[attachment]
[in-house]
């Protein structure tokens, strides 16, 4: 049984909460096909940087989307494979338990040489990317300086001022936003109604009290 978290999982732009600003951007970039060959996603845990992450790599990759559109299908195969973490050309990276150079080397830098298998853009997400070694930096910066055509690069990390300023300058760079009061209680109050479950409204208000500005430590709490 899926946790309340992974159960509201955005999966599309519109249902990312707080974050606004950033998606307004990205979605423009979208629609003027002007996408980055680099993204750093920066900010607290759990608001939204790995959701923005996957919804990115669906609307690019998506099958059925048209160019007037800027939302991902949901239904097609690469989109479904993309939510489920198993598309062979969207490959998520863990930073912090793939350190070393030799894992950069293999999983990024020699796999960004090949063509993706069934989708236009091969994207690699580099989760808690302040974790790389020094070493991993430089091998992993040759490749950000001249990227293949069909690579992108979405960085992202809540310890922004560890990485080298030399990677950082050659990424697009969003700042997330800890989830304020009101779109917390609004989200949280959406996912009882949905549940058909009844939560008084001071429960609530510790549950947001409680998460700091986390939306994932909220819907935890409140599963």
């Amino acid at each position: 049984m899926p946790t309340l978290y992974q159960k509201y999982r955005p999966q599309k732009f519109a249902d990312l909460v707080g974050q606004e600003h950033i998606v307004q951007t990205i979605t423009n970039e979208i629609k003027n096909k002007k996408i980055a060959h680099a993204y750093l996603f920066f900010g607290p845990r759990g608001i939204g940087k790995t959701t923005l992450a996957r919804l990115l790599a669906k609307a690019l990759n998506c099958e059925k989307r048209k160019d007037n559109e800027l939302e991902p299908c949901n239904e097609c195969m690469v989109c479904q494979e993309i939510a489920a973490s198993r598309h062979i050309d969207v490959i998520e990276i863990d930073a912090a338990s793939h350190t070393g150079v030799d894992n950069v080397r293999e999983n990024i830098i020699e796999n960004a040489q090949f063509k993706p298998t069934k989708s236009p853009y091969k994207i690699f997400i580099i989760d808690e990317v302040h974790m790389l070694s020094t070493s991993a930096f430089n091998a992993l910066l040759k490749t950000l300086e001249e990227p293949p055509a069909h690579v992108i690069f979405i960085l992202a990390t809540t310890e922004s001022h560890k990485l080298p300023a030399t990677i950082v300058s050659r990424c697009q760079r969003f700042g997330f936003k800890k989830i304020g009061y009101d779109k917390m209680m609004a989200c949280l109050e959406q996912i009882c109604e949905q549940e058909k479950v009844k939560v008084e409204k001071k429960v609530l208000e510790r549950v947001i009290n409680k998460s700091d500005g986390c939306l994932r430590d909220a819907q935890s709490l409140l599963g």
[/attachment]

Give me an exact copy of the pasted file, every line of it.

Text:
[in-house]
């Protein structure tokens, strides 16, 4: 049984909460096909940087989307494979338990040489990317300086001022936003109604009290 978290999982732009600003951007970039060959996603845990992450790599990759559109299908195969973490050309990276150079080397830098298998853009997400070694930096910066055509690069990390300023300058760079009061209680109050479950409204208000500005430590709490 899926946790309340992974159960509201955005999966599309519109249902990312707080974050606004950033998606307004990205979605423009979208629609003027002007996408980055680099993204750093920066900010607290759990608001939204790995959701923005996957919804990115669906609307690019998506099958059925048209160019007037800027939302991902949901239904097609690469989109479904993309939510489920198993598309062979969207490959998520863990930073912090793939350190070393030799894992950069293999999983990024020699796999960004090949063509993706069934989708236009091969994207690699580099989760808690302040974790790389020094070493991993430089091998992993040759490749950000001249990227293949069909690579992108979405960085992202809540310890922004560890990485080298030399990677950082050659990424697009969003700042997330800890989830304020009101779109917390609004989200949280959406996912009882949905549940058909009844939560008084001071429960609530510790549950947001409680998460700091986390939306994932909220819907935890409140599963």
């Amino acid at each position: 049984m899926p946790t309340l978290y992974q159960k509201y999982r955005p999966q599309k732009f519109a249902d990312l909460v707080g974050q606004e600003h950033i998606v307004q951007t990205i979605t423009n970039e979208i629609k003027n096909k002007k996408i980055a060959h680099a993204y750093l996603f920066f900010g607290p845990r759990g608001i939204g940087k790995t959701t923005l992450a996957r919804l990115l790599a669906k609307a690019l990759n998506c099958e059925k989307r048209k160019d007037n559109e800027l939302e991902p299908c949901n239904e097609c195969m690469v989109c479904q494979e993309i939510a489920a973490s198993r598309h062979i050309d969207v490959i998520e990276i863990d930073a912090a338990s793939h350190t070393g150079v030799d894992n950069v080397r293999e999983n990024i830098i020699e796999n960004a040489q090949f063509k993706p298998t069934k989708s236009p853009y091969k994207i690699f997400i580099i989760d808690e990317v302040h974790m790389l070694s020094t070493s991993a930096f430089n091998a992993l910066l040759k490749t950000l300086e001249e990227p293949p055509a069909h690579v992108i690069f979405i960085l992202a990390t809540t310890e922004s001022h560890k990485l080298p300023a030399t990677i950082v300058s050659r990424c697009q760079r969003f700042g997330f936003k800890k989830i304020g009061y009101d779109k917390m209680m609004a989200c949280l109050e959406q996912i009882c109604e949905q549940e058909k479950v009844k939560v008084e409204k001071k429960v609530l208000e510790r549950v947001i009290n409680k998460s700091d500005g986390c939306l994932r430590d909220a819907q935890s709490l409140l599963g």